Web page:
N Is For Noose Page 41


She made a photocopy of my insurance card, which she set to one side. She entered a print command and documents were generated, none of which I was able to sign with my bunged-up right hand. She made a note to that effect, indicating my acceptance of financial responsibility. She assembled a plastic bracelet bearing my name and hospital ID number and affixed that to my wrist with a device resembling a hole punch.

Chart in hand, she accompanied me through a doorway and showed me a seat in an examining room about the size of a jail cell. She stuck my chart in a slot mounted on the door before she left. ’’Someone'll be right with you.’’

The place looked like every other emergency room I'd ever been exposed to: beige speckled floor glossy with wax, making it easy to remove blood and other body fluids;acoustical tile on the ceiling, the better to dampen all the anguished cries and screams. The prevailing smell of rubbing alcohol made me think about needles and I desperately needed to lie down that instant. I set my jacket aside and crawled up on the examining table, where I lay on the crackling paper and stared at the ceiling. I wasn't doing well. I was shivering.

The lights seemed unnaturally bright and the room oscillated. I laid my left arm across my eyes and tried to think about something nice, like se*.

I could hear a low conversation in the corridor and someone came in, picking up my chart from the door. ’’Miss Millhone?’’ I heard the click of a ballpoint pen and I opened my eyes.

The ER nurse was black, her name tag identifying her as V LaMott. She had to be Rafer LaMott's wife, mother to the young woman working as a shortorder cook over at the Rainbow Cafe. Was theirs the only African American family in Nota Lake? Like her daughter, V LaMott was trim, her skin the color of tobacco. Her hair was cropped close, her face devoid of makeup. ’’I'm Mrs. LaMott. You've met my husband, I believe.’’

’’We spoke briefly.’’

’’Let's see the hand.’’

I held it up. Something about her mention of Rafer made me think he'd confessed to her fully about his rudeness to me. She looked like the kind of woman who'd have given him a hard time about that. I hoped.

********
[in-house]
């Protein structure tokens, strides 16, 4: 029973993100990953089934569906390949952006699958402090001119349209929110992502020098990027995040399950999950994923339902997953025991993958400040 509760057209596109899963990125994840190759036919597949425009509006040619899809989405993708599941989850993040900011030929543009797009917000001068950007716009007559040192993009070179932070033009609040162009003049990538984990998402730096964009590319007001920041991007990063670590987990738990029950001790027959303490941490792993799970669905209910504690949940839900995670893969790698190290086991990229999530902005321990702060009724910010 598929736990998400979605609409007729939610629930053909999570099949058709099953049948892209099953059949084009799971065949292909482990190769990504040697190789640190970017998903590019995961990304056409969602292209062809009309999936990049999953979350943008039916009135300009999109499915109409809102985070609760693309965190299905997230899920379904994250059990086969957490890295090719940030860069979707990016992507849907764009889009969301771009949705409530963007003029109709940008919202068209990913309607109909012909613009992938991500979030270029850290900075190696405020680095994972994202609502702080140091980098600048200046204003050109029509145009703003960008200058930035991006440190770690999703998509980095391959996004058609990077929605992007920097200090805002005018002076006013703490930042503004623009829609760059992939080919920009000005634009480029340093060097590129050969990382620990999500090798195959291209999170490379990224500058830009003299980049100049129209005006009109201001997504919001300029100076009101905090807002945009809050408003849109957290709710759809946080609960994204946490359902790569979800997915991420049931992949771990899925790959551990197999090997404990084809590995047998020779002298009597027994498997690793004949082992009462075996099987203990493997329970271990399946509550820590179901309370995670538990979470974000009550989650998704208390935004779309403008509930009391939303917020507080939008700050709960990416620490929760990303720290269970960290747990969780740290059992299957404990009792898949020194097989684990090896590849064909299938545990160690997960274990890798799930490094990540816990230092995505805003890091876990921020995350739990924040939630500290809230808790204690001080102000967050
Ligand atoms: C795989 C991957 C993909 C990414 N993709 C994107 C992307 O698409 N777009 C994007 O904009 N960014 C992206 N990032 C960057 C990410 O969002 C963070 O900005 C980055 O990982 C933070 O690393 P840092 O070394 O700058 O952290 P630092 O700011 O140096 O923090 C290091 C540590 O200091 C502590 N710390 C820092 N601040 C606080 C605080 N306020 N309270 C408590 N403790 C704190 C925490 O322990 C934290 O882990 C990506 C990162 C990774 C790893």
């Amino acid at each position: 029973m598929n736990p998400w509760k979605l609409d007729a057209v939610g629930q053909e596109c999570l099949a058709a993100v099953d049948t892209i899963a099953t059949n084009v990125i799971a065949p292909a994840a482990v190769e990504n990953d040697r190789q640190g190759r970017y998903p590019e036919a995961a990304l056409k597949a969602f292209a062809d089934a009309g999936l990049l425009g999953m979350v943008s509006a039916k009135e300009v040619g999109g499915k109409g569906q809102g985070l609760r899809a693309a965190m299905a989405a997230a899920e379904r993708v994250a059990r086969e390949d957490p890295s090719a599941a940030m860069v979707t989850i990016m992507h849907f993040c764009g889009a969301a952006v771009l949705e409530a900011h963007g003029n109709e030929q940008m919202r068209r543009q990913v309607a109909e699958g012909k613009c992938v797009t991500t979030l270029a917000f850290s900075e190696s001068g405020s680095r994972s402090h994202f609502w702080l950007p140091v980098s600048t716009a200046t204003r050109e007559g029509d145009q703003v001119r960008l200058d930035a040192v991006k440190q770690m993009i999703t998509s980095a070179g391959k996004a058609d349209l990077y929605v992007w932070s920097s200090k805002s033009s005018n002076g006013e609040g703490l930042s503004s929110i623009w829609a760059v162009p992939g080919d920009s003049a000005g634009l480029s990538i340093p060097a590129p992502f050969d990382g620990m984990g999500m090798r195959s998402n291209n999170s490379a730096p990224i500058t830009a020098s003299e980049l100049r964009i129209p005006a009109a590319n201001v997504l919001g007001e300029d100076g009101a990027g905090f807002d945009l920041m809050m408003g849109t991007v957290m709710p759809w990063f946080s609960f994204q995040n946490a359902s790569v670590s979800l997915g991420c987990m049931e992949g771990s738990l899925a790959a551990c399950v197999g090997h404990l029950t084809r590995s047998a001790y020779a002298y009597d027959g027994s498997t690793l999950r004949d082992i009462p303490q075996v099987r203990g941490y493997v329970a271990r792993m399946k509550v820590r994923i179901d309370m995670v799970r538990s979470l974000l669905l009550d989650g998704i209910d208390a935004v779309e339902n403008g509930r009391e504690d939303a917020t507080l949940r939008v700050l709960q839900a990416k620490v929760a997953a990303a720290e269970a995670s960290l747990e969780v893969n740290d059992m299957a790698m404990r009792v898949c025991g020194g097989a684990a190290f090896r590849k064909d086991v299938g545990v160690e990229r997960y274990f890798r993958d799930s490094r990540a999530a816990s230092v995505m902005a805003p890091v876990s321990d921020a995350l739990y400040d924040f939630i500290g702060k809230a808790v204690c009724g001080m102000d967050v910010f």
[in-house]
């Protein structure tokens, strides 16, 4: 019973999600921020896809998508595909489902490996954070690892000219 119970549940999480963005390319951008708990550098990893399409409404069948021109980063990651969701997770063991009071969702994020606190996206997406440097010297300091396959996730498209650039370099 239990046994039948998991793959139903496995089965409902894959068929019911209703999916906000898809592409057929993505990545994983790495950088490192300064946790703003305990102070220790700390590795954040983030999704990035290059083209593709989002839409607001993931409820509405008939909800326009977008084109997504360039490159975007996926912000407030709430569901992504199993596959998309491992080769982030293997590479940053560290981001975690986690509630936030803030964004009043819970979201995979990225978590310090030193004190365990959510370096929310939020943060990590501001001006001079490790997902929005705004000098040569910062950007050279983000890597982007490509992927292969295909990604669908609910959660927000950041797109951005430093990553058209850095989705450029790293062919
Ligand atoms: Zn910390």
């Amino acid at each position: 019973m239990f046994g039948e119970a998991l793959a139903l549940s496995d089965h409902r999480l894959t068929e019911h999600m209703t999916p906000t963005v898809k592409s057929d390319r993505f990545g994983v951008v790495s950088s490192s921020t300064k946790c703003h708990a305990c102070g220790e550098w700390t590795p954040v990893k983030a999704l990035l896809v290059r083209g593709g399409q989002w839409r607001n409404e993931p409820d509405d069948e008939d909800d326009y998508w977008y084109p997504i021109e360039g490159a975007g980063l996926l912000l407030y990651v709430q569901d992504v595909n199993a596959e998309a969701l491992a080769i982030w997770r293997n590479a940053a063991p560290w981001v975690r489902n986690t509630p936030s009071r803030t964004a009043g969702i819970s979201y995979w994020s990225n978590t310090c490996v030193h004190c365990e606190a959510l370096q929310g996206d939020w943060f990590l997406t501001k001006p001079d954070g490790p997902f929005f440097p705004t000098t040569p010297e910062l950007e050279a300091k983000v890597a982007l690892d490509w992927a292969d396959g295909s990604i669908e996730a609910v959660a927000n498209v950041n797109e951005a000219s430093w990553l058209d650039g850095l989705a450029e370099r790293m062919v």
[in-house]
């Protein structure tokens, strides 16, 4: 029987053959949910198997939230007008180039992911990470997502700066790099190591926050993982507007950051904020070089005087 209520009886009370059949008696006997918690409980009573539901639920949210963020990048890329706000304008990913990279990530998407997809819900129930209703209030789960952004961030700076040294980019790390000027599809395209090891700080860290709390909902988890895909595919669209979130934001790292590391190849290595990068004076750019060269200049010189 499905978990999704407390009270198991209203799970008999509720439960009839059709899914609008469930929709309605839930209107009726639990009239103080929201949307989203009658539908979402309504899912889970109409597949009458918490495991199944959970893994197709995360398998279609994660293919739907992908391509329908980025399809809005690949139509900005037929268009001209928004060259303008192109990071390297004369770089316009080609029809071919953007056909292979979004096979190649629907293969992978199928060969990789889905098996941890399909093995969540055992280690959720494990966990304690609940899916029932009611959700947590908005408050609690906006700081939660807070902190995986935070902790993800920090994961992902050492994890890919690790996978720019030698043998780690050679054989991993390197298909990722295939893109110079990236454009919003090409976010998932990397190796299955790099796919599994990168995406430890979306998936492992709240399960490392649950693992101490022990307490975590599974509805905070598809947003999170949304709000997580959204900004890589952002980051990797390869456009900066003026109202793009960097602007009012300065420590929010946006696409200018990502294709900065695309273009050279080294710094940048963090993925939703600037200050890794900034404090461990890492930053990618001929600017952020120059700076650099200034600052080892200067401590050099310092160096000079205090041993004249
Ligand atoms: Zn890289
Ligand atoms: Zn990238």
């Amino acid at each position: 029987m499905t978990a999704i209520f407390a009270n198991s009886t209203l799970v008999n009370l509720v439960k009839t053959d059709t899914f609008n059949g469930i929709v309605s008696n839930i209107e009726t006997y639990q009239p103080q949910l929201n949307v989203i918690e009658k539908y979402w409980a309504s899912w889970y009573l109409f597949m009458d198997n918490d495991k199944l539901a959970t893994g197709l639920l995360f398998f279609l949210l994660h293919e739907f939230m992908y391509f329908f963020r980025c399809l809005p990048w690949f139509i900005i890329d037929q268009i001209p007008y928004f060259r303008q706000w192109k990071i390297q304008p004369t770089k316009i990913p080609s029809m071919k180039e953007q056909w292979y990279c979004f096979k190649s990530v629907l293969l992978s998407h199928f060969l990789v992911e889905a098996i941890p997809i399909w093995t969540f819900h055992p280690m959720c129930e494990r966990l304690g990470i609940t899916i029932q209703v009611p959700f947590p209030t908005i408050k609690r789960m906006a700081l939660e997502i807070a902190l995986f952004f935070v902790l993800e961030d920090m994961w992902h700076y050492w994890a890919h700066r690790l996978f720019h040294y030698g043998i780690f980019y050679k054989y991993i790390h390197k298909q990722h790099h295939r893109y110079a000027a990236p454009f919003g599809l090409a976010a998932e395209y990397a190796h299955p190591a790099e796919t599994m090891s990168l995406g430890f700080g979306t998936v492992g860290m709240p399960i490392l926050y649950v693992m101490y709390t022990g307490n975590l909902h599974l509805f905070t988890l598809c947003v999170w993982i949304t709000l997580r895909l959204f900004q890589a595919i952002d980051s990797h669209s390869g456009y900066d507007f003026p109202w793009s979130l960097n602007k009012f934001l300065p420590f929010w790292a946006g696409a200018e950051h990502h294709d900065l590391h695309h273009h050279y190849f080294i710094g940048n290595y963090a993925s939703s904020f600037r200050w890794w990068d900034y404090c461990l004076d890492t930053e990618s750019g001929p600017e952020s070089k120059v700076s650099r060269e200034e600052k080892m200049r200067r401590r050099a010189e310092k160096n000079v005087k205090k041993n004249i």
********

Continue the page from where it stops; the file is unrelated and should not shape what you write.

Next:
I kept my face averted while she completed her inspection. I could feel myself tense up, but she was careful to make only gingerly contact. There was apparently no nurse's aide on duty so she checked my vital signs herself. She took my temperature with an electronic thermometer that gave nearly instant results and then she held my left arm against her body as she pumped up the blood pressure cuff and took a reading. Her hands were warm while mine felt bloodless. She made notes on my chart.

’’What's the V stand for?’’ I asked.

’’ Victoria. You can call me Vicky if you like. We're not formal around here. Are you on any medication?’’

’’Birth control pills.’’

’’Any allergies?’’

’’Not that I know of.’’

’’Have you had a tetanus shot in the last ten years?’’ My mind went blank. ’’I can't remember.’’

’’Let's get that over with,’’ she said.

I could feel the panic mount. ’’I mean, it's really not necessary. It's not a problem. I have two dislocated fingers, but the skin wasn't broken. See? No cuts, no puncture wounds. I didn't step on a nail.’’

’’I'll be right back.’’

I felt my heart sink. In my weakened condition, I hadn't thought to lie. I could have told her anything about my medical history. She'd never know the difference and it was my lookout. Lockjaw, big deal. This was all too much. I'm phobic about needles, which is to say I sometimes faint at the very idea of injections and become giddy at the sight of a S-Y R-1-N-G-E. I've been known to pass out when other people get shots. In traveling, I would never go to a country that required immunizations. Who wants to spend time in an area where smallpox and cholera still run rampant among the citizens?

What I hate most in the world are those obscene newscasts where there's sudden minicam coverage of wailing children being stabbed with hypodermics in their sweet, plump little arms. Their expressions of betrayal are enough to make you sick. I could feel the sweat breaking out on my palms. Even lying down I was worried I'd lose consciousness.

She came back in a flash, holding the you-know-what on a little plastic tray like a snack. In my only hope of control, I persuaded her to stick me in the hip instead of my upper arm, though lowering my blue jeans was a trick with one hand.

’’I don't like it either,’’ she said. ’’Shots scare me silly. Here we go.’’

Stoically, I bore the discomfort, which truly wasn't as bad as I remembered it. Maybe I was maturing. Ha ha ha, she said.


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